In the last week Game Pass has suddenly become flooded by the huge EA Play library in accordance with Microsoft and EA’s deal announced earlier this year; Destiny also began its newest expansion with Beyond Light which Game Pass again gives full access to; big titles like Gears Tactics and the Final Fantasy VIII Remake also dropped growing Game Pass’ AAA stock; and with Bethesda games like Doom Eternal and Fallout 76 already being added, we can expect far more still to come from Microsoft’s industry breaking $7.5 billion acquisition of Zenimax.
But amongst the glut of Microsoft’s big-dick-swinging-AAA hot drops it might be easy for the treasure trove of hidden indie and smaller dev gems to be lost to the weeds.
Before now these hidden gems have been the lifeblood of Game Pass, helping to flesh out its library with a genuinely exciting variety of fun and novel titles – so how about we do a little essential list of some of these hidden “must plays” then?
Not to be confused with Obsidian’s The Outer Worlds released the same year, Mobius Digital’s Outer Wilds is one of my contenders for game of the year in 2019. Combining the space exploration of No Man Sky with the time loop gameplay of Zelda’s Majora’s Mask, Outer Wilds takes you across a breath-taking mystery and end of the universe quest that, when all is said and done, will leave you feeling extremely small and yet delighted at having been allowed to experience its beauty for the first time.
You begin as an intrepid explorer heading to space for the first time. Your goal is merely to investigate a few signals and find out whatever pieces of information lay hidden in the great expanse of space. However, after 22 minutes on your first flight, the sun will supernova and the entire universe will be wiped out.
Game over? Not quite because you then wake again, the previous day starting anew, but only you seem to remember what occurs 22 minutes from now. Cue a Groundhog Day-esque test where you must continually set out to unravel bit by bit more and more of the mystery and how an ancient race may be linked to saving the galaxy.
The game may initially be frustrating to get to grips with, but it has an excellent learning curve that then leaves you feeling extremely satisfied with every bit of progress. Plus it has an excellent soundtrack to boot!
HELLBLADE: SENUA’S SACRIFICE
In the tiresome debate over whether games can be considered art or not, Ninja Theory’s Hellblade: Senua’s Sacrifice proves that the latter argument is entirely false.
Hellblade is an outstanding narrative journey and a use of the medium that is so far unparalleled. While there can be some complaints about the repetitiveness of its gameplay, Hellblade more than makes up for it with its artistic direction and bold narrative that cuts right through to the trouble and horror of grief and psychosis.
Using a setting of Norse and Celtic inspired mythology, the game takes us through Senua’s struggle to overcome the grief of her lover’s death and the “darkness” that plagues her every waking moment. Its dramatic use of audio and visual plunges its audience into the horror of Senua’s psychosis, and together with its incredibly written narrative makes an immensely strong case for how powerful games can work as an artistic medium and tool in their own right.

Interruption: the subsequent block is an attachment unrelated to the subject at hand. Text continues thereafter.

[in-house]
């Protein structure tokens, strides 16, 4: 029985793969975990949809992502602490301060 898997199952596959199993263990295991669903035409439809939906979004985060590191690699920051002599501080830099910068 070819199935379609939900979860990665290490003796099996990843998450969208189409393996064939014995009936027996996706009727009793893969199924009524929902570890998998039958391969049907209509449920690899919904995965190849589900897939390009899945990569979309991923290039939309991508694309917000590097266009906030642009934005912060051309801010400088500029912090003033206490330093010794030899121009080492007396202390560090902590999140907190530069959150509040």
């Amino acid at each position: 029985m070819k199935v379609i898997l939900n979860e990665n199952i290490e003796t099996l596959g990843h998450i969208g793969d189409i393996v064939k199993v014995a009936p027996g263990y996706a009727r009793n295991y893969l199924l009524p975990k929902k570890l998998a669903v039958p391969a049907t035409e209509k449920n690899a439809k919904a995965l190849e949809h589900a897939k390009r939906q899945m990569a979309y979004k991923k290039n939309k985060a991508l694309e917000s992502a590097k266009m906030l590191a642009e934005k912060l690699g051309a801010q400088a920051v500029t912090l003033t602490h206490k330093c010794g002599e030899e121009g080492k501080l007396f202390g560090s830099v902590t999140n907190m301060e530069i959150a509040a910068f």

Upon completion, Hellblade will continue to eat at you for a few days, and thereafter will live long in the memory as an awe-inspiring tale and experience. And what’s more, a sequel was announced at 2019’s Game Awards with a suitably intense trailer so you better get on this boat to Helheim right now.
ORI AND THE BLIND FOREST
If you’re ready to cry again after Hellblade then come on down to something a little less intense but equally as emotionally captivating. Moon Studios’ Ori and the Blind Forest is a beautiful tale of a lost child and a broken world trying its best to reunite. You’ll be both delighted by its cast of characters and heartbroken by their story.
Along with an excellent narrative, the art direction of the game is also glorious, and its incredible soundtrack punctuates some truly breath-taking gameplay sequences making this Metroidvania style game one of the best of its ilk.
Ori contains an excellent variety of puzzles and well laid out world exploration that becomes bigger and better the more skills you develop along the way. It forever feels fresh and fun at each step of the game and continually keeps its audience captivated both by story and gameplay – there is not a single weak quality to Ori and the Blind Forest.
Its sequel Ori and the Will of the Wisps released earlier this year though was initially beset by a number of technical problems. These should, however, have been patched out now and it is available on Game Pass as well so if you enjoy Blind Forest then you can launch straight into our little friend Ori’s story again.
Another Metroidvania 2D platformer but now without the cutesiness of an Ori. Hollow Knight, rather, is the Dark Souls of 2D Metroidvania’s – both in its darker fantastical dread realm and in its masochistic gameplay loop that has you accruing “souls” and naturally losing them all at a frustratingly difficult but satisfying-to-beat boss.